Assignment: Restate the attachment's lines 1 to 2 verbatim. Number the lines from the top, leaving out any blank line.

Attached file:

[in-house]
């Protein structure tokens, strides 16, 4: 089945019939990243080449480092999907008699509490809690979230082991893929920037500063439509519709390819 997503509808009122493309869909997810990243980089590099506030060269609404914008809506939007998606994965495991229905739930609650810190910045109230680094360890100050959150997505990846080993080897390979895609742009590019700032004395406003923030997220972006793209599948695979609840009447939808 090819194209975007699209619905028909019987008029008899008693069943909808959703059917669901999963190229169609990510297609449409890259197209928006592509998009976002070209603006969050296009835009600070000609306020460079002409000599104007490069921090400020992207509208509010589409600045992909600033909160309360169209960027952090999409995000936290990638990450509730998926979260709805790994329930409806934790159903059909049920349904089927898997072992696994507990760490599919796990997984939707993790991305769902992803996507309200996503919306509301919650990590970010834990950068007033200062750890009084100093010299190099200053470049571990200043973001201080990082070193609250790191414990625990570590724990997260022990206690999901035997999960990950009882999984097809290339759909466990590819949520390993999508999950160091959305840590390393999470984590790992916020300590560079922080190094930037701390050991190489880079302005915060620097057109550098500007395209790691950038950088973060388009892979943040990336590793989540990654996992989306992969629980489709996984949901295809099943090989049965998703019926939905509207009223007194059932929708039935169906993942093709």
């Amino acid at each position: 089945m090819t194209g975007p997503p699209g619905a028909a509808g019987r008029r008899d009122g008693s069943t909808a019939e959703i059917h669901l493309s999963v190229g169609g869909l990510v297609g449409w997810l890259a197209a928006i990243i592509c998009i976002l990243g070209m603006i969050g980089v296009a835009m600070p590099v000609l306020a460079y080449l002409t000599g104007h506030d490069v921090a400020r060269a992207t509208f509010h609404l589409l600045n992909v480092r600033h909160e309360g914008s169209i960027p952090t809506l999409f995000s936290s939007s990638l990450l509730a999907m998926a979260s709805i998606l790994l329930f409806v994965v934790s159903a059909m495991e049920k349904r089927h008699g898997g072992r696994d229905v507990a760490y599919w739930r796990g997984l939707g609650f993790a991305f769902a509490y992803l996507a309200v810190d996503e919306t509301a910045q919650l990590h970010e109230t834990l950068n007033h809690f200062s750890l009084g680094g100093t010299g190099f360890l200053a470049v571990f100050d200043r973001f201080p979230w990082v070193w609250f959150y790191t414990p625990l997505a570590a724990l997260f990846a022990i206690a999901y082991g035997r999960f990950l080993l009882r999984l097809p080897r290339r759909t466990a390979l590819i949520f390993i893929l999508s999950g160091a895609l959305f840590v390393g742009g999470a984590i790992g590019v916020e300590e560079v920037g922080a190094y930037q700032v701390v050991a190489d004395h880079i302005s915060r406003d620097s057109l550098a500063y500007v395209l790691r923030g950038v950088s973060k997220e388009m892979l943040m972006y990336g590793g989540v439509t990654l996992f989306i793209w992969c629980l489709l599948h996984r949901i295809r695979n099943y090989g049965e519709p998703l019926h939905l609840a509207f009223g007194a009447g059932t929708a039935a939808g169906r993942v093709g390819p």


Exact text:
[in-house]
């Protein structure tokens, strides 16, 4: 089945019939990243080449480092999907008699509490809690979230082991893929920037500063439509519709390819 997503509808009122493309869909997810990243980089590099506030060269609404914008809506939007998606994965495991229905739930609650810190910045109230680094360890100050959150997505990846080993080897390979895609742009590019700032004395406003923030997220972006793209599948695979609840009447939808 090819194209975007699209619905028909019987008029008899008693069943909808959703059917669901999963190229169609990510297609449409890259197209928006592509998009976002070209603006969050296009835009600070000609306020460079002409000599104007490069921090400020992207509208509010589409600045992909600033909160309360169209960027952090999409995000936290990638990450509730998926979260709805790994329930409806934790159903059909049920349904089927898997072992696994507990760490599919796990997984939707993790991305769902992803996507309200996503919306509301919650990590970010834990950068007033200062750890009084100093010299190099200053470049571990200043973001201080990082070193609250790191414990625990570590724990997260022990206690999901035997999960990950009882999984097809290339759909466990590819949520390993999508999950160091959305840590390393999470984590790992916020300590560079922080190094930037701390050991190489880079302005915060620097057109550098500007395209790691950038950088973060388009892979943040990336590793989540990654996992989306992969629980489709996984949901295809099943090989049965998703019926939905509207009223007194059932929708039935169906993942093709």